Over time I have written a great deal about the need for practice and today’s post is not going to contradict that. All students do need to set up a practice routine, to learn to practice effectively and to practice regularly. Students need the guidance of their teachers to determine how to practice and the support of their parents (the younger they are the more support they need) to get it done.
Most students are excited to meet their teacher and to begin lessons. They see the prospect of learning to play their instruments as a fun-filled adventure. That means that in most cases they will start out wanting to do whatever assignments they are given, they will actually want to practice, to learn, to please the teacher and impress their family and friends. What music students need from their parents is encouragement; the kind of positive reinforcement that helps to maintain and sustain that initial excitement over time.
While gently reminding students to practice might be necessary from time to time it is important not to get to the point where you create a power struggle about practicing which as you know is guaranteed to produce the exact opposite effect from the one you intended.
The ultimate goal is to support and encourage the student while allowing them to own responsibility for their efforts and for their own learning. The desire to practice has to be developed in a holistic and intrinsic manner if the student is ever going to internalize the music lesson experience. Once they do, they are hooked and your job as parents is simply to continue supporting them.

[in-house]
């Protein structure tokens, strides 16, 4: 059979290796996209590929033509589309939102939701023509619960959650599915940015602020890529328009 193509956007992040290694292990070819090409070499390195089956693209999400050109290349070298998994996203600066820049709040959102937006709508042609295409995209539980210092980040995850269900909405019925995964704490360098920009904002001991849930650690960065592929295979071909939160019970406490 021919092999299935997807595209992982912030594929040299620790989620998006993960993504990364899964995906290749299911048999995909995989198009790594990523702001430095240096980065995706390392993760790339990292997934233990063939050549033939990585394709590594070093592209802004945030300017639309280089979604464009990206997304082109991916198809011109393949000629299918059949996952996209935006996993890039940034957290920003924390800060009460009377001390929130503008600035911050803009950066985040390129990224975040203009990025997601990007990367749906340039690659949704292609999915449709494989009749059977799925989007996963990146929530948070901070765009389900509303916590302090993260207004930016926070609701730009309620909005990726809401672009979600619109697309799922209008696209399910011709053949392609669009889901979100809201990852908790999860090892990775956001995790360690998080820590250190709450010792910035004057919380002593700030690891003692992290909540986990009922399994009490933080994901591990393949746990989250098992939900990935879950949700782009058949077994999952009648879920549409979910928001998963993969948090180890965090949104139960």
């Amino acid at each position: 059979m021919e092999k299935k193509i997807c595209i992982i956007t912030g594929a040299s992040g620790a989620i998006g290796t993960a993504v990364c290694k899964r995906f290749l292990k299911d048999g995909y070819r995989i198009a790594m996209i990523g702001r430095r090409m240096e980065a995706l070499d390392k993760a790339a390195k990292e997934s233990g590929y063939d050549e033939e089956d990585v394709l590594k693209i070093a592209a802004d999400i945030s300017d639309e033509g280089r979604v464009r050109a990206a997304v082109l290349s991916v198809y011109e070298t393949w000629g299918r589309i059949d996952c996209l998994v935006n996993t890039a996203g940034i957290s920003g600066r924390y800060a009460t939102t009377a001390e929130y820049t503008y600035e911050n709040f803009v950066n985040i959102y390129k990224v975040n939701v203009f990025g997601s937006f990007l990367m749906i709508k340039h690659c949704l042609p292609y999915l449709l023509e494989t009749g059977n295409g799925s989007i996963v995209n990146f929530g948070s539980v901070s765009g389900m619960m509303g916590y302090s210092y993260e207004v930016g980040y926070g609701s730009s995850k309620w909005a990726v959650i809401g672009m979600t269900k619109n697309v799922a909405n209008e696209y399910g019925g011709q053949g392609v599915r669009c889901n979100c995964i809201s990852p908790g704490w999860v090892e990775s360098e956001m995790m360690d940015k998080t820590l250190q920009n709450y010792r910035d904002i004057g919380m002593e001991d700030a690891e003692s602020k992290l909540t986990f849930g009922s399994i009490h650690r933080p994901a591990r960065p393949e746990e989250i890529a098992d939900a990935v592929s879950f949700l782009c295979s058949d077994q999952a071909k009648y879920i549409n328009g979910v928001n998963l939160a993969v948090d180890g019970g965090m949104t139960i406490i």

Inherently, children begin by wanting to please their teachers and their parents so the goal is to keep them wanting to behave in a favorable manner over time.Here are some suggestions on ways to keep that initial excitement alive and to keep children practicing without having to nag them. If you would like to share your own suggestions and success stories I would be delighted to pass them on to others, so please feel free to do so.
- Offer simple descriptions such as, “If you don’t practice you won’t be prepared for your next lesson”.
- Any time you catch the child practicing without parental intervention, express your appreciation, “Thank you for practicing without being asked”.
- On occasion take yourself out of the equation and allow the child to make the mistake of not practicing so that they realize the consequences at their next lesson.
- Let things slide once in a while. Daily practice is an ideal but not one that can be realized on a consistent basis.
- Avoid repetitive catch phrases such as “Good job” when praising, instead describe what you liked, “Your new piece makes me feel happy”, or “I love to hear you playing the piano while I am cooking dinner”.
- Focus on the effort once in a while, “Wow, you are really concentrating on those scales”.
- Invite your child to describe what they did with a question, “How did you figure out how to play all of those tricky notes?”
Finally, trust the teacher to know how often and how long the student needs to practice and rely on the teacher to provide appropriate feedback relieving you the parent of at least a bit of responsibility.